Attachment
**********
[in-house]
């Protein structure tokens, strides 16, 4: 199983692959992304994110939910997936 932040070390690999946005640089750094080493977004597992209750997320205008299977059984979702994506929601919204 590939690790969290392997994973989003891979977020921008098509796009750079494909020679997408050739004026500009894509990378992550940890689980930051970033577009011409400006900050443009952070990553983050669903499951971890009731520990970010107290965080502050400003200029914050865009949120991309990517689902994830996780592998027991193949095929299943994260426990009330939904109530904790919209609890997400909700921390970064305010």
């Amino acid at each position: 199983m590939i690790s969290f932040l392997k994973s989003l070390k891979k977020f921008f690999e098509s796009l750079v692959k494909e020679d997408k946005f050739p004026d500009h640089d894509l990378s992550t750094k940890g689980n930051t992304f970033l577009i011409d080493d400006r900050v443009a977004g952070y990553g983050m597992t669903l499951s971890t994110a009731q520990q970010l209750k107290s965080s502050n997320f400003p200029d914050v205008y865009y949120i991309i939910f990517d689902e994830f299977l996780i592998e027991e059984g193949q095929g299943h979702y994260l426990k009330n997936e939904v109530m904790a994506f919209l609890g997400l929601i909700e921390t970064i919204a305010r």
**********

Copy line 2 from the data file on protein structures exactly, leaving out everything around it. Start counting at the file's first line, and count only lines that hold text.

């Protein structure tokens, strides 16, 4: 199983692959992304994110939910997936 932040070390690999946005640089750094080493977004597992209750997320205008299977059984979702994506929601919204 590939690790969290392997994973989003891979977020921008098509796009750079494909020679997408050739004026500009894509990378992550940890689980930051970033577009011409400006900050443009952070990553983050669903499951971890009731520990970010107290965080502050400003200029914050865009949120991309990517689902994830996780592998027991193949095929299943994260426990009330939904109530904790919209609890997400909700921390970064305010």